Teaching What You Don’t Know

This spring I signed up for a CAT book group to discuss “Teaching What You Don’t Know” by Therese Huston. The basic premise of the book is that faculty often find themselves teaching a course outside their subject expertise. Maybe you are a new instructor.  Maybe the field is changing radically.  Maybe you are filling in for a colleague on sabbatical. Whatever the reason, you are outside your comfort zone,  feeling like an impostor, and dreading the penetrating student question that will expose your ignorance. The book provides strategies and insights along with the encouraging message that sometimes students learn best not from a god-like expert, but from an instructor who is struggling alongside them.

Read the book, I recommend it. As additional encouragement, let me share a my own story of winning the Provost’s Teaching Award for a class that initially terrified me.

First I should explain that I’ve always felt a bit of an impostor.  My PhD is in geophysics — a specialty firmly grounded in physics. Both my undergraduate and masters degrees are in physics. My training in geology was confined to a few remedial undergraduate classes I took as part of my PhD studies. Hired in the Temple Geology Department (since renamed Earth and Environmental Science) I felt comfortable teaching a graduate geophysics class, but undergraduate geology!?

My first semester’s teaching assignment including teaching the Core (GenEd’s predecessor) geology class “Catastrophic Geology,”  a large lecture class about earthquakes, landslides, volcanic eruptions, asteroid impacts and other geologic calamities about which I had only a basic understanding. I read, and I read, and I read. Then I tried to look like I knew what I talking about as I lectured. I quickly learned to play to my strengths, working seismology (geophysics!) into my lectures on earthquakes, the fundamentals of kinetic energy (physics!) into my lectures on asteroid impacts, and a previous decade working as an environmental researcher at Oak Ridge National Laboratory to contrast natural disasters with manmade.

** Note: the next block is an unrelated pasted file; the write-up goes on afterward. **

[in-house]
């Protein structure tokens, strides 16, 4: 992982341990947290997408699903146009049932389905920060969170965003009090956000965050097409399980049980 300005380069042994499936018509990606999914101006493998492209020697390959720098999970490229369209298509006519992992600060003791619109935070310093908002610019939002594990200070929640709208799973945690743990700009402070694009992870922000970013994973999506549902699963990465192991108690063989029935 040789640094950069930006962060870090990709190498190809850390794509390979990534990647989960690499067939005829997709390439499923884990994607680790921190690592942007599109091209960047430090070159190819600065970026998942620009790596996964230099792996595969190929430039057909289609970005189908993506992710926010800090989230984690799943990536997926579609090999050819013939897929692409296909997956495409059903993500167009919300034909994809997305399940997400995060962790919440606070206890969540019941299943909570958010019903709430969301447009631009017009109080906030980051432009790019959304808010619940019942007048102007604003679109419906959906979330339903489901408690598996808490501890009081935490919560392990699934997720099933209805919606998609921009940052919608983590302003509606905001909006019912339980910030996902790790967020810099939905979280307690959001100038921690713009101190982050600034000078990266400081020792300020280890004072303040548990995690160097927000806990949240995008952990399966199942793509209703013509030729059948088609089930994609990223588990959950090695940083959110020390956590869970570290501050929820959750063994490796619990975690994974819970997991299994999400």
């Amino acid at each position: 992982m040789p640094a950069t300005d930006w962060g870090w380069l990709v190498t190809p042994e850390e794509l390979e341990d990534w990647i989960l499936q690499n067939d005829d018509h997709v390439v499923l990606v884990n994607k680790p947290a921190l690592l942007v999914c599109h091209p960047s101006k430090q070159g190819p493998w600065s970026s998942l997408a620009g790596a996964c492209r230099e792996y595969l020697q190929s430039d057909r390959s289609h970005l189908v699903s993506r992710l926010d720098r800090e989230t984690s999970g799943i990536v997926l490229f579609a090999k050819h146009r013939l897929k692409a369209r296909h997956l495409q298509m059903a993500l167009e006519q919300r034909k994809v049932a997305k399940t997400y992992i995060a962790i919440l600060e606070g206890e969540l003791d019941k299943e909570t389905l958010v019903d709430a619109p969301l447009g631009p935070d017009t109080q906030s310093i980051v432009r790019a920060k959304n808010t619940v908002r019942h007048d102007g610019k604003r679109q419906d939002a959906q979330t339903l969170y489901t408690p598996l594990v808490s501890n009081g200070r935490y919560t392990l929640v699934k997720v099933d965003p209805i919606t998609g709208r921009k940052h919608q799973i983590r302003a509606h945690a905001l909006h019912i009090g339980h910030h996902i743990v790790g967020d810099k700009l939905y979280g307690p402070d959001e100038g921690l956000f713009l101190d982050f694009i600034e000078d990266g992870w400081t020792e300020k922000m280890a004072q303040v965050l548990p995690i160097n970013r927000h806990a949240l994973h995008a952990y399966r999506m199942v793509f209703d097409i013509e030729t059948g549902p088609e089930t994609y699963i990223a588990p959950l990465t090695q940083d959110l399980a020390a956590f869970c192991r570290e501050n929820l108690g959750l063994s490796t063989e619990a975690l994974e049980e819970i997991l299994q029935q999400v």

The student reviews were generous. With repetition, I became more confident, and when the Core transitioned to GenEd the call went out to develop a new type of science class focused on the needs of non-majors.  I was ready. Standing on the shoulders of Dr. Kevin Furlong, a professor at Penn State, who pioneered using disaster movies to talk about geologic phenomena, I developed “Disasters: Geology vs. Hollywood,” a class that won me the first Provost’s Award for Teaching Excellence in GenEd. Geollywood, as a I affectionately call it, remains hugely popular today. This spring there are nine sections offered with more 500 students enrolled.

Therese Huston is right. Teaching what you don’t know IS scary. But in my experience, it can also be immensely rewarding.

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